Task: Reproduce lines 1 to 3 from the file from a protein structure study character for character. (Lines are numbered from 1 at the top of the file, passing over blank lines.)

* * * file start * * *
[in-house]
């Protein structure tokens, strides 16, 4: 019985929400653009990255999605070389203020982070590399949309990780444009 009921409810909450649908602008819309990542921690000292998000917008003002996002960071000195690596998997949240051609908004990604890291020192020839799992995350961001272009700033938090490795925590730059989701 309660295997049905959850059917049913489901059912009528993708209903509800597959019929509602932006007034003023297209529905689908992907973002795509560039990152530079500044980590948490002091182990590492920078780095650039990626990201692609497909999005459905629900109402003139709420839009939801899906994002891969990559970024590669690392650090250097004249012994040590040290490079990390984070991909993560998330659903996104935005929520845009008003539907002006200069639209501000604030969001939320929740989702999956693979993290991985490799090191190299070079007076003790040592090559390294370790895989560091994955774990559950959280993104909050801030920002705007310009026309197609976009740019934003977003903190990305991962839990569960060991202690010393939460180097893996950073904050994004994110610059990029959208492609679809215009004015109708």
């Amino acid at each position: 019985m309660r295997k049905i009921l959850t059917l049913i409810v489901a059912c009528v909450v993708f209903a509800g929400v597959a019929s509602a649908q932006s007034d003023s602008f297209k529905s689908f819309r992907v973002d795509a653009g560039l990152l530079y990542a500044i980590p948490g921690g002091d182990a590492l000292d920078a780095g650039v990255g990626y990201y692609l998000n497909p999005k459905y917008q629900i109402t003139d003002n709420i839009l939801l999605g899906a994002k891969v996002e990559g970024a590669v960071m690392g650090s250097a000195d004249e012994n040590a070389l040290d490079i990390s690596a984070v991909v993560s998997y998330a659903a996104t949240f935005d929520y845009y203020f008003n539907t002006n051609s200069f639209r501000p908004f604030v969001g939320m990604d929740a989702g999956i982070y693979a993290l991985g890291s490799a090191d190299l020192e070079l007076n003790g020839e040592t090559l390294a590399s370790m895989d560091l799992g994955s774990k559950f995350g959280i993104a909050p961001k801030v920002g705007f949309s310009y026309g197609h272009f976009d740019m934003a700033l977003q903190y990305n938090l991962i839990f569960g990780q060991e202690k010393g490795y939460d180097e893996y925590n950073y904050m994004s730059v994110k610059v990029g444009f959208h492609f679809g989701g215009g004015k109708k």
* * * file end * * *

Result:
[in-house]
């Protein structure tokens, strides 16, 4: 019985929400653009990255999605070389203020982070590399949309990780444009 009921409810909450649908602008819309990542921690000292998000917008003002996002960071000195690596998997949240051609908004990604890291020192020839799992995350961001272009700033938090490795925590730059989701 309660295997049905959850059917049913489901059912009528993708209903509800597959019929509602932006007034003023297209529905689908992907973002795509560039990152530079500044980590948490002091182990590492920078780095650039990626990201692609497909999005459905629900109402003139709420839009939801899906994002891969990559970024590669690392650090250097004249012994040590040290490079990390984070991909993560998330659903996104935005929520845009008003539907002006200069639209501000604030969001939320929740989702999956693979993290991985490799090191190299070079007076003790040592090559390294370790895989560091994955774990559950959280993104909050801030920002705007310009026309197609976009740019934003977003903190990305991962839990569960060991202690010393939460180097893996950073904050994004994110610059990029959208492609679809215009004015109708």
């Amino acid at each position: 019985m309660r295997k049905i009921l959850t059917l049913i409810v489901a059912c009528v909450v993708f209903a509800g929400v597959a019929s509602a649908q932006s007034d003023s602008f297209k529905s689908f819309r992907v973002d795509a653009g560039l990152l530079y990542a500044i980590p948490g921690g002091d182990a590492l000292d920078a780095g650039v990255g990626y990201y692609l998000n497909p999005k459905y917008q629900i109402t003139d003002n709420i839009l939801l999605g899906a994002k891969v996002e990559g970024a590669v960071m690392g650090s250097a000195d004249e012994n040590a070389l040290d490079i990390s690596a984070v991909v993560s998997y998330a659903a996104t949240f935005d929520y845009y203020f008003n539907t002006n051609s200069f639209r501000p908004f604030v969001g939320m990604d929740a989702g999956i982070y693979a993290l991985g890291s490799a090191d190299l020192e070079l007076n003790g020839e040592t090559l390294a590399s370790m895989d560091l799992g994955s774990k559950f995350g959280i993104a909050p961001k801030v920002g705007f949309s310009y026309g197609h272009f976009d740019m934003a700033l977003q903190y990305n938090l991962i839990f569960g990780q060991e202690k010393g490795y939460d180097e893996y925590n950073y904050m994004s730059v994110k610059v990029g444009f959208h492609f679809g989701g215009g004015k109708k």